Jordan Casteel’s first solo New York City museum show is simultaneously intimate and anonymous. The exhibition’s title comes from Within Reach (2019), Casteel’s painting of strangers on the subway, in which one of the father’s arms drapes tenderly over the boy who scrambles into his lap, while the other, to regain his balance, leans on the lap of another family member beside. It is a tangle of limbs, the boy’s face only legible in oblique three quarters view, a testament to the shared lexicon of private gestures and the closeness that can be carved out in public spaces.
“Within Reach” spotlights Casteel as a master of color and texture—a flowery couch cushion, a sequined jacket, cheetah-print shoes, dappled paint on a pair of sweatpants; a painter of flesh, particularly Black flesh—lilac, plum, turquoise, silvery blues, hues that should be alien to skin but, under Casteel’s expert brush, are difficult to imagine any other way; and a lover of light—the fiery oranges and yellows of Harold (2017), the pink-and-yellow indoor incandescence of Shirley (Spa Boutique2go) (2018). In Stanley (2016), made with a restrained palette, a Black man, painted in grayscale, is offset by the blaring advertising imagery of bright orange Arizona cans; he sits before a #RiseUpOctober poster, a black and white grid of lives taken by police violence in New York. Grids, the ultimate symbol of impersonal order, are bent under Casteel’s lines and made intimate by how she chooses to populate them: a funerary bouquet on a street corner of a gridded New York City; the papered posters in the window of the salon of Amina (2017); the clothing display behind the dapper figure in Ourlando (2018).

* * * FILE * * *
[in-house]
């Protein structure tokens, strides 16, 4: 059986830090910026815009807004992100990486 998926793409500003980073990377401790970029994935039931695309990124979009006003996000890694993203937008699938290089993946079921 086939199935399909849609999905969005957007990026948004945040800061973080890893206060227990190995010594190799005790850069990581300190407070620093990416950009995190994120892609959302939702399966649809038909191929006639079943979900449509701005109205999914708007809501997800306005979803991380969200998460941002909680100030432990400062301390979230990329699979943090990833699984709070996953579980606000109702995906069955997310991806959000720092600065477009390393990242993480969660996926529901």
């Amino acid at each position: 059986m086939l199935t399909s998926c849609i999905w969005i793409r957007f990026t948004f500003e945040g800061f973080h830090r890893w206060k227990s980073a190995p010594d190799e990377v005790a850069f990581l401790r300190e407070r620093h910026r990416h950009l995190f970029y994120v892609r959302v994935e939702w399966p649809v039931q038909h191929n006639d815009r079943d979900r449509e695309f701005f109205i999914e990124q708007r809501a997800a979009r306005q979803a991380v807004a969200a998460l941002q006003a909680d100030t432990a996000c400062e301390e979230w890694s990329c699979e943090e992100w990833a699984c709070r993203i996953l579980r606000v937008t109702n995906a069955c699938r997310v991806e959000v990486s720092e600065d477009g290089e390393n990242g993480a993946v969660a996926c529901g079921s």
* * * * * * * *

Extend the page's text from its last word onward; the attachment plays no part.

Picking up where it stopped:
Jordan Casteel, Within Reach, 2019. Oil on canvas, 35 x 60 in (88.9 x 152.4 cm). The Joyner/Giuffrida Collection. Courtesy the artist and Casey Kaplan, New York